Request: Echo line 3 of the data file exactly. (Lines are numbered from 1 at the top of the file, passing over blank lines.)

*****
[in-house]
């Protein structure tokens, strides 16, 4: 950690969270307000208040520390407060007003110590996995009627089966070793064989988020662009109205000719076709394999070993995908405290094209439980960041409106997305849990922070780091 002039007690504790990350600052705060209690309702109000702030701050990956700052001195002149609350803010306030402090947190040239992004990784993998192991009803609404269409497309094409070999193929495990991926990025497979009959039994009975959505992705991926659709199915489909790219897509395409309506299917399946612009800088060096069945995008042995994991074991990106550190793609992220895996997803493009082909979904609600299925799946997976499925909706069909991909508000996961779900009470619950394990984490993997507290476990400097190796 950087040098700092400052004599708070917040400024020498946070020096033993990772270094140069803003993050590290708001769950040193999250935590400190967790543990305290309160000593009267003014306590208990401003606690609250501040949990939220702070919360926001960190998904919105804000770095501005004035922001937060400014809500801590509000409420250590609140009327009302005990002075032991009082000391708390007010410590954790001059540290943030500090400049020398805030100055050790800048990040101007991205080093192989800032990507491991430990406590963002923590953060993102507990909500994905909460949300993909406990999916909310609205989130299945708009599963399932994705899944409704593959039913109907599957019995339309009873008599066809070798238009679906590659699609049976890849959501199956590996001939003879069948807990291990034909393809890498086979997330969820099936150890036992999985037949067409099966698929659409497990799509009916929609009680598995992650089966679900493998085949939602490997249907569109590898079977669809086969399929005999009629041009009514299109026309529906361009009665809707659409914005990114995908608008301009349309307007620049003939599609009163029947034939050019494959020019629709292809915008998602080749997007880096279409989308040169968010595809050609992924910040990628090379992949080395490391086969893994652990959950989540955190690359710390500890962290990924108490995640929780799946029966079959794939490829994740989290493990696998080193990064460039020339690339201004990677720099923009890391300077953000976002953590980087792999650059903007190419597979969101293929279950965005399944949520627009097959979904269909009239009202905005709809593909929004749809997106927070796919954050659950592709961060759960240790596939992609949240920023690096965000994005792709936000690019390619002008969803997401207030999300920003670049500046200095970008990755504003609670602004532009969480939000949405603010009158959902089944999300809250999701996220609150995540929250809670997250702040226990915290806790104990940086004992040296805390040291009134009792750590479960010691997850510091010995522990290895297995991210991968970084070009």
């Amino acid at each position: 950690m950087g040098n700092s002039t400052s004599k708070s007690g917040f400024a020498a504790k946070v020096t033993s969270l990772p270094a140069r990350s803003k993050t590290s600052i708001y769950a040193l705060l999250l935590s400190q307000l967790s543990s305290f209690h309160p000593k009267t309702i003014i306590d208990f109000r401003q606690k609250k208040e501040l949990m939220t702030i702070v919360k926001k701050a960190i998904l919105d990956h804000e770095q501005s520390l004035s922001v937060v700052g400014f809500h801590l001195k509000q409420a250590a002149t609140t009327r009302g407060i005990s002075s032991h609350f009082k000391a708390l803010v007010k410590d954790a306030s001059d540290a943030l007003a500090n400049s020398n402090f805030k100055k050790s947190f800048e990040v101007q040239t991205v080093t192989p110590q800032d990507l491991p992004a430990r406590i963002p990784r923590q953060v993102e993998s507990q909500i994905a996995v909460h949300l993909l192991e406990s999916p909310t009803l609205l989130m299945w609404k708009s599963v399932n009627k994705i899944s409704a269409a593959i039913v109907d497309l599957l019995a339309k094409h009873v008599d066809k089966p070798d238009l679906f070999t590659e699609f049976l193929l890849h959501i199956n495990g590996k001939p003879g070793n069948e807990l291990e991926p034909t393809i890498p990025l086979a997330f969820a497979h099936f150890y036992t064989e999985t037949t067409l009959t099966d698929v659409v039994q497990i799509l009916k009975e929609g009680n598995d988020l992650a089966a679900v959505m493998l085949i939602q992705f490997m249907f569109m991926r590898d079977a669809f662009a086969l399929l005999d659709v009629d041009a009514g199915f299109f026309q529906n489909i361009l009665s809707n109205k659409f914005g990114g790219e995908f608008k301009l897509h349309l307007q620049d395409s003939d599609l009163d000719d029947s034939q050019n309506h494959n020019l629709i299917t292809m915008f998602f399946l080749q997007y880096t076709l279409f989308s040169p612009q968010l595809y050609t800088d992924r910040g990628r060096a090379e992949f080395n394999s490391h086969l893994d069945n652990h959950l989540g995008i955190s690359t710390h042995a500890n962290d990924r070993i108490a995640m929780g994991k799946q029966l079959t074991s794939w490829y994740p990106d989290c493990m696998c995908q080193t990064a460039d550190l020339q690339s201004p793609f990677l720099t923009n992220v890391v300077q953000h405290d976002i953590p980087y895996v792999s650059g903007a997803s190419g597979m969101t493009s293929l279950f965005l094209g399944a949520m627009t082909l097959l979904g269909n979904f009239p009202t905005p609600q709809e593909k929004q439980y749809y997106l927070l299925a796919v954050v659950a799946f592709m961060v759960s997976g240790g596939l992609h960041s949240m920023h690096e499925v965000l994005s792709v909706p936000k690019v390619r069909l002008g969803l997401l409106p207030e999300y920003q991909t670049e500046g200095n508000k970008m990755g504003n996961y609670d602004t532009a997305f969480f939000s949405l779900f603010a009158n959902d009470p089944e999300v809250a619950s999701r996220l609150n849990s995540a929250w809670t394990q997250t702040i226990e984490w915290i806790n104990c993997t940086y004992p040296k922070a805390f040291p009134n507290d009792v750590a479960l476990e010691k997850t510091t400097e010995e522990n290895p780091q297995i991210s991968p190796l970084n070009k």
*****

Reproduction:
């Amino acid at each position: 950690m950087g040098n700092s002039t400052s004599k708070s007690g917040f400024a020498a504790k946070v020096t033993s969270l990772p270094a140069r990350s803003k993050t590290s600052i708001y769950a040193l705060l999250l935590s400190q307000l967790s543990s305290f209690h309160p000593k009267t309702i003014i306590d208990f109000r401003q606690k609250k208040e501040l949990m939220t702030i702070v919360k926001k701050a960190i998904l919105d990956h804000e770095q501005s520390l004035s922001v937060v700052g400014f809500h801590l001195k509000q409420a250590a002149t609140t009327r009302g407060i005990s002075s032991h609350f009082k000391a708390l803010v007010k410590d954790a306030s001059d540290a943030l007003a500090n400049s020398n402090f805030k100055k050790s947190f800048e990040v101007q040239t991205v080093t192989p110590q800032d990507l491991p992004a430990r406590i963002p990784r923590q953060v993102e993998s507990q909500i994905a996995v909460h949300l993909l192991e406990s999916p909310t009803l609205l989130m299945w609404k708009s599963v399932n009627k994705i899944s409704a269409a593959i039913v109907d497309l599957l019995a339309k094409h009873v008599d066809k089966p070798d238009l679906f070999t590659e699609f049976l193929l890849h959501i199956n495990g590996k001939p003879g070793n069948e807990l291990e991926p034909t393809i890498p990025l086979a997330f969820a497979h099936f150890y036992t064989e999985t037949t067409l009959t099966d698929v659409v039994q497990i799509l009916k009975e929609g009680n598995d988020l992650a089966a679900v959505m493998l085949i939602q992705f490997m249907f569109m991926r590898d079977a669809f662009a086969l399929l005999d659709v009629d041009a009514g199915f299109f026309q529906n489909i361009l009665s809707n109205k659409f914005g990114g790219e995908f608008k301009l897509h349309l307007q620049d395409s003939d599609l009163d000719d029947s034939q050019n309506h494959n020019l629709i299917t292809m915008f998602f399946l080749q997007y880096t076709l279409f989308s040169p612009q968010l595809y050609t800088d992924r910040g990628r060096a090379e992949f080395n394999s490391h086969l893994d069945n652990h959950l989540g995008i955190s690359t710390h042995a500890n962290d990924r070993i108490a995640m929780g994991k799946q029966l079959t074991s794939w490829y994740p990106d989290c493990m696998c995908q080193t990064a460039d550190l020339q690339s201004p793609f990677l720099t923009n992220v890391v300077q953000h405290d976002i953590p980087y895996v792999s650059g903007a997803s190419g597979m969101t493009s293929l279950f965005l094209g399944a949520m627009t082909l097959l979904g269909n979904f009239p009202t905005p609600q709809e593909k929004q439980y749809y997106l927070l299925a796919v954050v659950a799946f592709m961060v759960s997976g240790g596939l992609h960041s949240m920023h690096e499925v965000l994005s792709v909706p936000k690019v390619r069909l002008g969803l997401l409106p207030e999300y920003q991909t670049e500046g200095n508000k970008m990755g504003n996961y609670d602004t532009a997305f969480f939000s949405l779900f603010a009158n959902d009470p089944e999300v809250a619950s999701r996220l609150n849990s995540a929250w809670t394990q997250t702040i226990e984490w915290i806790n104990c993997t940086y004992p040296k922070a805390f040291p009134n507290d009792v750590a479960l476990e010691k997850t510091t400097e010995e522990n290895p780091q297995i991210s991968p190796l970084n070009k």